Evangeline Jerkins talks about connecting with fans and what she learned back home
In late 2018, R&B boy band B2K announced its long-overdue reunion, exciting a multitude of fans that came of age in the early 2000s. While the members prepared to launch their three-month tour in March, dancer Evangeline Jerkins was sitting at home, dejected. She had just been cut during a callback for another major tour.
“I'm eating my little sad ice cream and watching Netflix,” recalled Jerkins, who moved to Los Angeles from Columbus in early 2018. But then she received a call for another tour. “They're like, ‘How quickly can you be in all black, and how quickly can you get to CenterStaging [studio]?’”
Jerkins quickly canceled her order for more comfort food, hopped in an Uber ride — and realized she hadn’t asked the name of the touring artist.
“The first person I saw when I walked in was [B2K member] Raz-B,” she said. “So then I figured out it was the Millennium Tour.”
Growing up in Columbus, the now 23-year-old Jerkins was too young to be a superfan of the group in real time, but she did remember watching them in the 2004 dance movie “You Got Served.”
“That was the first movie I had seen with hip-hop dance and all black casts being in the forefront,” she said. “That was my first inspiration to ever do hip-hop.”
Jerkins began her training with BalletMet at 6 years old before moving on to Afro-Caribbean and contemporary styles.
“My goal wasn't necessarily to be a ballerina,” she said. “And they didn't think that I was going to dance at all because the arches in my feet aren't very strong.”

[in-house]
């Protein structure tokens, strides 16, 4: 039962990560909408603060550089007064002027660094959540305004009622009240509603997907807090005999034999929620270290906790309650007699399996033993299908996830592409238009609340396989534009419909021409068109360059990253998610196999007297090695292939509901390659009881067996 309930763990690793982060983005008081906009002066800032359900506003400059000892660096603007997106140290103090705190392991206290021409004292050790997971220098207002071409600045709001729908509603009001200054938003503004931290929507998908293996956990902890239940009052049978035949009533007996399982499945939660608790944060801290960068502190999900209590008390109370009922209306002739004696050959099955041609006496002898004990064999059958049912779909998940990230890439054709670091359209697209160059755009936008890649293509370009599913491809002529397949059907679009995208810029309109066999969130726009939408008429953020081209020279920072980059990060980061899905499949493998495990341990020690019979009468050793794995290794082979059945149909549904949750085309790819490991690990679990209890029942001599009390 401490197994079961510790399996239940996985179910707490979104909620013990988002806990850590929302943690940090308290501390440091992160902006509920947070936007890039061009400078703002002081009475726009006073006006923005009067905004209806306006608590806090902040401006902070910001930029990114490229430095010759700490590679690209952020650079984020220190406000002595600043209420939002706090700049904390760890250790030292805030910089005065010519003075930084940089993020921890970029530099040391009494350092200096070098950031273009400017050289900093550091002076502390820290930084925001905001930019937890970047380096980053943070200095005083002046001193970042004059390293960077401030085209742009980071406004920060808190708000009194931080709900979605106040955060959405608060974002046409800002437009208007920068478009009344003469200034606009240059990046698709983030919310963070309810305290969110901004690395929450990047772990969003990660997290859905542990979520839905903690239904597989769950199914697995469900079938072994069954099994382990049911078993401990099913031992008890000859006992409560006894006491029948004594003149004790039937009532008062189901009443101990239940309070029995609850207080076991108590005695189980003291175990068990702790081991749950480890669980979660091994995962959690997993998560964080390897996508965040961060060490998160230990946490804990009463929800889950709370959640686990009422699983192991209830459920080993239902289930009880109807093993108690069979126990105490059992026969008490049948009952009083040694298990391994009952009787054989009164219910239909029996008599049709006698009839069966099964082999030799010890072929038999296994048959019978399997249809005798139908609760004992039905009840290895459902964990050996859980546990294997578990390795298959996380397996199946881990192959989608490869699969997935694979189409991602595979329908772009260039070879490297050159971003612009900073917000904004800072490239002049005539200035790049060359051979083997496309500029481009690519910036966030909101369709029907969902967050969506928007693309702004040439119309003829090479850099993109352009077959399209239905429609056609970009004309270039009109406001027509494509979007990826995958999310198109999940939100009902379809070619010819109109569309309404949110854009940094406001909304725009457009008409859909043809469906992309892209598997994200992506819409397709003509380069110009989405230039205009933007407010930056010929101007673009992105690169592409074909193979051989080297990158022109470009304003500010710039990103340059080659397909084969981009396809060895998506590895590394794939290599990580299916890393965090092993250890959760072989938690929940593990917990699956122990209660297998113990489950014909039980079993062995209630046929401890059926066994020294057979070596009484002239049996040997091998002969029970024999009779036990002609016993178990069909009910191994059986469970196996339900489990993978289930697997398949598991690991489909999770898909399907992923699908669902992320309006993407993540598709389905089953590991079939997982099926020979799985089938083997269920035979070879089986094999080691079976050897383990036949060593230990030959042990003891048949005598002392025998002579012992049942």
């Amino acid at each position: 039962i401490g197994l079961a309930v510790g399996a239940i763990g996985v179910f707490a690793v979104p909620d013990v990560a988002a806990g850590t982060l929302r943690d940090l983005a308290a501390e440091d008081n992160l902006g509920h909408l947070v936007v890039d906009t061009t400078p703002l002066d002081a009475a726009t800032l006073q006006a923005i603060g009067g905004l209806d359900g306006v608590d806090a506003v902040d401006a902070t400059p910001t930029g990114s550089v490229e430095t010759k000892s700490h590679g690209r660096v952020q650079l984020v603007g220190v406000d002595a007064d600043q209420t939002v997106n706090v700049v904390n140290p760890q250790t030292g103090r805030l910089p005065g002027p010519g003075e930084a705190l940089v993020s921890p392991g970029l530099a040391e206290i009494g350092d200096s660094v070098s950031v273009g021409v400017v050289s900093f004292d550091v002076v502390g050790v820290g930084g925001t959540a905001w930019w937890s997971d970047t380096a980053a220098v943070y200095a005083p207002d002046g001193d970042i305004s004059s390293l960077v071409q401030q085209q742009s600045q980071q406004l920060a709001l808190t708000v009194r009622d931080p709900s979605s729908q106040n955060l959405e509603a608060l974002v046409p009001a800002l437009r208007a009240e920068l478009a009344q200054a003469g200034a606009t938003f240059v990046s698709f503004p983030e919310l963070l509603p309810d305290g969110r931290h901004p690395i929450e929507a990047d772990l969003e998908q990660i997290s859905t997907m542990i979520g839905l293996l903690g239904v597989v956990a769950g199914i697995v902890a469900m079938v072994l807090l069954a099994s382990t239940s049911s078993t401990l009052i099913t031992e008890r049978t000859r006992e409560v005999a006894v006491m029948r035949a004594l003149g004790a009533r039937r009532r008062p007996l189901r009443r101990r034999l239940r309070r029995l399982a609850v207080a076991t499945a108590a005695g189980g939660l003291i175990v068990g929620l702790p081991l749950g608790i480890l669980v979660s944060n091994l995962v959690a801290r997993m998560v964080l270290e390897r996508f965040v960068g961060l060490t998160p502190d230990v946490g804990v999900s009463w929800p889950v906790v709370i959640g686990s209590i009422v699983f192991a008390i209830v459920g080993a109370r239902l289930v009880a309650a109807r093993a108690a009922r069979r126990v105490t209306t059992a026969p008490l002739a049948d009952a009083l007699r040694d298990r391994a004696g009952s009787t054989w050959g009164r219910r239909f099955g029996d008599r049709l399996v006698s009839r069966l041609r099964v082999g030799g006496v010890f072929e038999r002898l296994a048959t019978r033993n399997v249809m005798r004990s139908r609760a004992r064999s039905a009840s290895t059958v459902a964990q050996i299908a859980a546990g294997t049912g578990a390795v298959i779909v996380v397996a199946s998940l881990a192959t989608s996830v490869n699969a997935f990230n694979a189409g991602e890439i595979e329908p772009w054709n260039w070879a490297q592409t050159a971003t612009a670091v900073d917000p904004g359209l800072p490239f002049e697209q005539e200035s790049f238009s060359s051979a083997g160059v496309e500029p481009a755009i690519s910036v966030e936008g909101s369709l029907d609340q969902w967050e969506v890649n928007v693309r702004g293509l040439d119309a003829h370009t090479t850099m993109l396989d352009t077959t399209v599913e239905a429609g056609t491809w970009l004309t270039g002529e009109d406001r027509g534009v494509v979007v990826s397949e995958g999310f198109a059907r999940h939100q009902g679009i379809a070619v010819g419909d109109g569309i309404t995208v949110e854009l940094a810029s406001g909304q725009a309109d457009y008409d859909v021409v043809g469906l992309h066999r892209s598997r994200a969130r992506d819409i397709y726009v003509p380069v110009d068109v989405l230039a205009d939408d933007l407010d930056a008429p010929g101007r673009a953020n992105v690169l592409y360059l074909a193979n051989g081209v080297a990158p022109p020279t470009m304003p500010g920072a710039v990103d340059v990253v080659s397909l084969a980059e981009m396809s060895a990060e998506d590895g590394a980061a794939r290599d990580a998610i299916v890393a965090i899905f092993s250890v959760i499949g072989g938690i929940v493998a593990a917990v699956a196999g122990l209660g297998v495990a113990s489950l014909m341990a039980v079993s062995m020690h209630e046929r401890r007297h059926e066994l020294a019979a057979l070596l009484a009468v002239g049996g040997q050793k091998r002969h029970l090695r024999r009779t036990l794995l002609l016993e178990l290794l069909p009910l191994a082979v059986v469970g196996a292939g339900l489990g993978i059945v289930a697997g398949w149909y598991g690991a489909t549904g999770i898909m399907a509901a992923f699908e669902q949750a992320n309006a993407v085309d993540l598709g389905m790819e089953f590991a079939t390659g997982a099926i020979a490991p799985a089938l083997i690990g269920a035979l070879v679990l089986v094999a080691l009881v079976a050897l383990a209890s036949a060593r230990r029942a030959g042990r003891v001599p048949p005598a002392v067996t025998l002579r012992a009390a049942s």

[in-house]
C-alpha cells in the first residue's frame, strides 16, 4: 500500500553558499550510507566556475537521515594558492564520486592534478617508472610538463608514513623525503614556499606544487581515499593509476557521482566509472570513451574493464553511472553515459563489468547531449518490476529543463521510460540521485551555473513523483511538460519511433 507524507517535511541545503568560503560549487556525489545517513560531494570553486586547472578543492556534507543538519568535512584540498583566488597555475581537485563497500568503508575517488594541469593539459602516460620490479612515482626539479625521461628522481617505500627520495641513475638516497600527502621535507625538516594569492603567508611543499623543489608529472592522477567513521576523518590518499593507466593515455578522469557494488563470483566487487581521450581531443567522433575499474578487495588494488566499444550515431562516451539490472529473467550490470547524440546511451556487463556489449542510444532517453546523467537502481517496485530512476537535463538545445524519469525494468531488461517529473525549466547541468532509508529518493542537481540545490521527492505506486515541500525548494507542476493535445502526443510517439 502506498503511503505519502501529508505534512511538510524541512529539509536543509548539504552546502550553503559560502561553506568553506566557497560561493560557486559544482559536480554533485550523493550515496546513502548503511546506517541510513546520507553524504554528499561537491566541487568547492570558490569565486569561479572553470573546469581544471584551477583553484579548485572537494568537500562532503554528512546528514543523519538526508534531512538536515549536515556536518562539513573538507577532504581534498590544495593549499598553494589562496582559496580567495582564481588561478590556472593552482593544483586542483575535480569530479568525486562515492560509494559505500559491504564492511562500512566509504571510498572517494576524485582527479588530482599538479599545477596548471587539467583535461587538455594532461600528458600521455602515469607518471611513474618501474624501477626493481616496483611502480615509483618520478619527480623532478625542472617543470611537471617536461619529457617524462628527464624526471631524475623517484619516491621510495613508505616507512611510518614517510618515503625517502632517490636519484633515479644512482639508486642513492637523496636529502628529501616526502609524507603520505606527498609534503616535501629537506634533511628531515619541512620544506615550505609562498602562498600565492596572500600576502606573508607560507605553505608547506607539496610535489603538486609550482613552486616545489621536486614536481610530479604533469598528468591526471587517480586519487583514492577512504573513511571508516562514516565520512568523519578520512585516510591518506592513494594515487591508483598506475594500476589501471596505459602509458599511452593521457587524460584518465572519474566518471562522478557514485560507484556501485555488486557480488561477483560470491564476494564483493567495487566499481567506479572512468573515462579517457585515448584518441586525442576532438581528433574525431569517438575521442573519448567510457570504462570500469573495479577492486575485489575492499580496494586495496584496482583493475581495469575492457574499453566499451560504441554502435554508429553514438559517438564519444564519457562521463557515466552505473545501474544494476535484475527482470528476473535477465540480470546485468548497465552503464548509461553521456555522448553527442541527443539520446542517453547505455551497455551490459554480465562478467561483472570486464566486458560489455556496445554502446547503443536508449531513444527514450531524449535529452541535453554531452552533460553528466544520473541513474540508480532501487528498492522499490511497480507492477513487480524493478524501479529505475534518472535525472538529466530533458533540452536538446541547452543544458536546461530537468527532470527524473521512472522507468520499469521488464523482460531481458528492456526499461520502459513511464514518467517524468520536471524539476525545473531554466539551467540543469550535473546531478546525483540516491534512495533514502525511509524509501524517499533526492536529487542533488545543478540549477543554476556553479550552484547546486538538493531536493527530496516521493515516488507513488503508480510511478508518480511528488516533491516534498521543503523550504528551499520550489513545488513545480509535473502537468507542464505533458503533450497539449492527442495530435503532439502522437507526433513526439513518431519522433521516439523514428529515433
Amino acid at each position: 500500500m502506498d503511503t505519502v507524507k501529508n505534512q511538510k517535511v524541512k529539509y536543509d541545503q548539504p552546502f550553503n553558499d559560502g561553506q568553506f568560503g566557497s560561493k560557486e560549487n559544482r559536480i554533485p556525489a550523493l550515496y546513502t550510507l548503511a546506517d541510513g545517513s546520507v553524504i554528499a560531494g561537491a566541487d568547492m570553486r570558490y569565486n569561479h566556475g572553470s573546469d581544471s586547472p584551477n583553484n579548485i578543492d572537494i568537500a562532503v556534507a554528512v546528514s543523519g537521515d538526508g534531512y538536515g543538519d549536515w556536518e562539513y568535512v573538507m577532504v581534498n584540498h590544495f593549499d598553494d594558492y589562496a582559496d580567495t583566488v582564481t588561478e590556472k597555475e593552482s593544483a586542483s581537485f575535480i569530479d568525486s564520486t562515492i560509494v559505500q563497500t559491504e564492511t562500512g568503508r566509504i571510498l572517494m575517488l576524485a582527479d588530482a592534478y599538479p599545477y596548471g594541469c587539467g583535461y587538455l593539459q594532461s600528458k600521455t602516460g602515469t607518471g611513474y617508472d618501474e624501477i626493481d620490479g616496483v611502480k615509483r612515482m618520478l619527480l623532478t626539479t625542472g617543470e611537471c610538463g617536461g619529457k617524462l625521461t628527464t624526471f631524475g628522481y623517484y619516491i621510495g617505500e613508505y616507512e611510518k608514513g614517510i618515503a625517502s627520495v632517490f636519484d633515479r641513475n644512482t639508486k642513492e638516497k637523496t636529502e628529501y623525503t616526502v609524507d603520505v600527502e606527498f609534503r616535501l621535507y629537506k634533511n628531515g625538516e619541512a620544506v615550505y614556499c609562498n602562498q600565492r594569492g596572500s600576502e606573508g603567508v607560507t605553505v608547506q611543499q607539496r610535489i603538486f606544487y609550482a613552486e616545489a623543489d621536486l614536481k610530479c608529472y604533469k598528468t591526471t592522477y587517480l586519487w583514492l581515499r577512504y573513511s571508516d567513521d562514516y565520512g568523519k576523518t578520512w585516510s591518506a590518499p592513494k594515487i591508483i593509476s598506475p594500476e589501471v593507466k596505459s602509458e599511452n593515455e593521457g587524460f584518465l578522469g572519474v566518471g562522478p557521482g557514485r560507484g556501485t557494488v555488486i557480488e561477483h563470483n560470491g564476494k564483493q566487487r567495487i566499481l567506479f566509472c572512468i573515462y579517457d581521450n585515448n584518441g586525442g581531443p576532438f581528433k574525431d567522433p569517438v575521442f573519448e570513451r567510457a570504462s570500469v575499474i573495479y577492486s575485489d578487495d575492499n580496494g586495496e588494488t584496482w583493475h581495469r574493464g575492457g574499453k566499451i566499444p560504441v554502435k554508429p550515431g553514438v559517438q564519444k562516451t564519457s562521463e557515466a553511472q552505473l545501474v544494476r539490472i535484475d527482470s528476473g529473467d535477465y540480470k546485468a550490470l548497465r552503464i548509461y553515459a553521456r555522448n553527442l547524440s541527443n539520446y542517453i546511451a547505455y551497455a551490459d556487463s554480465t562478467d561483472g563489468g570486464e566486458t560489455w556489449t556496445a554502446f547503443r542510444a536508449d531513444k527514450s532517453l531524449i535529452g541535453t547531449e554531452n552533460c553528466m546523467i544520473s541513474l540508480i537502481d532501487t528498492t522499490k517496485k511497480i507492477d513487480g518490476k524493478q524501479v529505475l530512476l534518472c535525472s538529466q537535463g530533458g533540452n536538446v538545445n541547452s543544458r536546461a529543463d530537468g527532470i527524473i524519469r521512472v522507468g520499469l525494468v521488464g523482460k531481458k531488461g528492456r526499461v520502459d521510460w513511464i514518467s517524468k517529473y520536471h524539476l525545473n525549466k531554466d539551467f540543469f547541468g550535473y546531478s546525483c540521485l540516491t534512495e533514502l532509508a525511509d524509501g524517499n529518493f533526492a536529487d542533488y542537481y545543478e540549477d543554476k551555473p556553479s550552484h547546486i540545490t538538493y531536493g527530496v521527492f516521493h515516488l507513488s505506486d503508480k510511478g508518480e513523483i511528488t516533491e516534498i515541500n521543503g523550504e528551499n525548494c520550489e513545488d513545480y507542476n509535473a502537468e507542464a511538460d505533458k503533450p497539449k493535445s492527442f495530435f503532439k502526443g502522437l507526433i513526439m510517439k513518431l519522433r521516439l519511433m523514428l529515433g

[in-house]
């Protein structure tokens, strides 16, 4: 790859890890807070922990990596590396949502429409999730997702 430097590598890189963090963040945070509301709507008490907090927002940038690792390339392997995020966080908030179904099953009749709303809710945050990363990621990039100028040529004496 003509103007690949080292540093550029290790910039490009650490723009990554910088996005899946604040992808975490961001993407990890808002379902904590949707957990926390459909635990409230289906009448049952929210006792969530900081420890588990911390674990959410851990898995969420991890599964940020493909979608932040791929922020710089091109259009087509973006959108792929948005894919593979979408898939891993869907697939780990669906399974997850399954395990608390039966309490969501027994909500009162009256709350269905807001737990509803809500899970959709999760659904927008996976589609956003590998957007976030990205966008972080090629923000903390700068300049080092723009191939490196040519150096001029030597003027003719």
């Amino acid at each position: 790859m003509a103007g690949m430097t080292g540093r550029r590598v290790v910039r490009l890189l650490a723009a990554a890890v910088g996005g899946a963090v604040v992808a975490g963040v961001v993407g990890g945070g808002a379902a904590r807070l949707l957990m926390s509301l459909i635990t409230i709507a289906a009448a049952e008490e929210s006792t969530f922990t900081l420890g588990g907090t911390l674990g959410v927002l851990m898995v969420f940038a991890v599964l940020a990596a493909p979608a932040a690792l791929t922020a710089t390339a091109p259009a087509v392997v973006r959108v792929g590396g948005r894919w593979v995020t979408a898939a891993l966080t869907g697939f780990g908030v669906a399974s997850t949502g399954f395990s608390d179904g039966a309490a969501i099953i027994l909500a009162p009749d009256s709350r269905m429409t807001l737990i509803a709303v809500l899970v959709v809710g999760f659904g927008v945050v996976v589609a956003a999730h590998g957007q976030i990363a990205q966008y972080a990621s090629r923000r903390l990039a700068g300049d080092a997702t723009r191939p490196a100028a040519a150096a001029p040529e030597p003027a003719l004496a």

Jerkins exceeded expectations and enrolled as a dance major at Ohio State. With a goal to apply concert dance training in the commercial world, she applied for the Debbie Reynolds Scholarship program in Los Angeles. A slew of lucky breaks followed, including a job assisting on a show for R&B singer Ginuwine, and dancing for rapper Offset under the direction of choreographer Joe Brown, who worked on Beyonce’s Coachella performance.
“I love connecting with the fans,” Jerkins said. “That's why I even chose to do commercial dance instead of contemporary because I felt like you can connect with people more.”
Jerkins is getting plenty experience with those fan interactions on the Millennium Tour, which wraps at the end of May.
“[I’ll] catch them either learning the choreography or even just smiling,” she said. “Or I'll point to them and tell them that I see them, and they really seem to love that.”
However, there have been a couple run-ins with intense fans determined to be noticed by their favorite B2K heartthrobs.
“They were like, ‘Do not get near my man,’” Jerkins said, laughing. "'This is my shot.’ … But in most cities they're actually really great.”
Though Jerkins has had good fortune in the City of Angels so far, she is prepared for the mercurial nature of the entertainment industry.
“I definitely would say it's a good time for women of color right now,” she said. “It hasn't always been the case. … Sometimes it's like we're in and everyone wants to hire us, and then sometimes it's like no one's hiring us.”
Jerkins advises women to stay true to themselves, take pride in their looks and be encouraging.
“One thing I’ve really been taught in Columbus, which I think is a little bit different in L.A., is that it’s really OK to support each other,” she said. “Even though it might seem like the girl next to you is your competition, if she gets a job, you win. … We all win when one of us gets a job. So continue to support each other, continue to train and continue to stick with who you are.”